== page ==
Food for Thought - December 2019
Hungry to Modernize, Food and Beverage Companies Aren’t Considering Technology Risks
Like those in many industries, food and beverage companies have grown ever-more complex in recent years. Every corner of their operations is now seemingly reliant on technology, which itself is evolving and growing more complicated with each passing day.
Technology can offer many benefits, helping food and beverage companies to automate key functions, improve efficiency, enhance customer experiences, and ultimately become more profitable. But in their zeal to update and reshape their operations, many organizations are not taking the time to fully evaluate their potential cyber risks.
Embracing — But Not Vetting — New Tech
For most organizations, using the latest technologies to yield operational efficiencies is part of a strategy to remain competitive and profitable. But one of the key findings of the 2019 Global Cyber Risk Perception Survey published by Marsh and Microsoft is that while businesses are eager to tap into the potential of innovative technologies, their assessment of the risks that come with them is not nearly as robust as it should be.
For food and beverage companies, the power of new technology is clear: It can revolutionize the traditional supply chain that’s essential to their viability, turning it into a digital supply chain that’s faster, more flexible, more efficient, more accurate, and better integrated. Among other things, the industrial Internet of Things (IoT) can help to connect manufacturing operations to the internet and automate key processes. And robotics can aid in distribution and fulfillment. Artificial intelligence, blockchain, cloud computing, and more present countless opportunities across organizations.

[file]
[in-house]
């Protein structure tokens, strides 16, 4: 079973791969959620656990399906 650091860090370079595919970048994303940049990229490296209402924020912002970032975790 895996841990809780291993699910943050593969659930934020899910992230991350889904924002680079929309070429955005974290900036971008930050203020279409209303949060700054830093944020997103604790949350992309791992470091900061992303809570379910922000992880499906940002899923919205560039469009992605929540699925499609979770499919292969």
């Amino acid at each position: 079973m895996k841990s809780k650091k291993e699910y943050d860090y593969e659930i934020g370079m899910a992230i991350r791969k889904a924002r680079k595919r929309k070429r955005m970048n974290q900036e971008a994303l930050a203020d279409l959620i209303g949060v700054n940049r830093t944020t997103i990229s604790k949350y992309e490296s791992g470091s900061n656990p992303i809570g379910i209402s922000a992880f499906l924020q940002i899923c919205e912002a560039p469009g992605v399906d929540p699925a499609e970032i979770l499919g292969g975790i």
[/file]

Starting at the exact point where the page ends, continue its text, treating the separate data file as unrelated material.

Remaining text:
Unsurprisingly, many food and beverage companies are using or considering at least one of these and other new technologies (see Figure 1).
Figure 1. Most retail, wholesale, food, and beverage organizations are considering or using a range of new technologies.
Q: For each of the following technologies, please indicate which consideration or usage scenario best applies to your organization.
And yet, only 28% of retail, wholesale, food, and beverage companies evaluate the risks inherent in new technology both prior to and following its adoption (see Figure 2). Just 5% evaluate risks at all stages of the adoption lifecycle, from exploration and testing through post-implementation and in the event of a cyber loss. But what is perhaps most troubling: 8% don’t evaluate new technology risks at all.
Figure 2. Retail, wholesale, food, and beverage companies most commonly evaluate cyber risk during the exploration/testing stage of technology adoption.
Q: When adopting and implementing new technologies, such as those you have just identified, at which of the following stages is cyber risk typically evaluated in your organization?